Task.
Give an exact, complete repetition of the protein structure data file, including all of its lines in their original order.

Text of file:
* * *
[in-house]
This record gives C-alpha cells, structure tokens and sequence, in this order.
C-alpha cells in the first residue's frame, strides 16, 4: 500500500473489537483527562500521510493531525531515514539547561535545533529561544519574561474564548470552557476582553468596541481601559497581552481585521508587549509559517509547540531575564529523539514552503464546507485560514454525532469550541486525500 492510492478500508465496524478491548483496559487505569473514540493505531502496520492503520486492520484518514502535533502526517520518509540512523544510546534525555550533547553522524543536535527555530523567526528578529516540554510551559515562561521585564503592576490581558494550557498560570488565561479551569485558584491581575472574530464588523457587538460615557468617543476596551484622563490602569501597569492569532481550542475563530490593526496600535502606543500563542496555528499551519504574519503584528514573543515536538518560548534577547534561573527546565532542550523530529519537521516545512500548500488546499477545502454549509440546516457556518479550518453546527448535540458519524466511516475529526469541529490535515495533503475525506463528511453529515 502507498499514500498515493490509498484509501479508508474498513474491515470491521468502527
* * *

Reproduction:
[in-house]
This record gives C-alpha cells, structure tokens and sequence, in this order.
C-alpha cells in the first residue's frame, strides 16, 4: 500500500473489537483527562500521510493531525531515514539547561535545533529561544519574561474564548470552557476582553468596541481601559497581552481585521508587549509559517509547540531575564529523539514552503464546507485560514454525532469550541486525500 492510492478500508465496524478491548483496559487505569473514540493505531502496520492503520486492520484518514502535533502526517520518509540512523544510546534525555550533547553522524543536535527555530523567526528578529516540554510551559515562561521585564503592576490581558494550557498560570488565561479551569485558584491581575472574530464588523457587538460615557468617543476596551484622563490602569501597569492569532481550542475563530490593526496600535502606543500563542496555528499551519504574519503584528514573543515536538518560548534577547534561573527546565532542550523530529519537521516545512500548500488546499477545502454549509440546516457556518479550518453546527448535540458519524466511516475529526469541529490535515495533503475525506463528511453529515 502507498499514500498515493490509498484509501479508508474498513474491515470491521468502527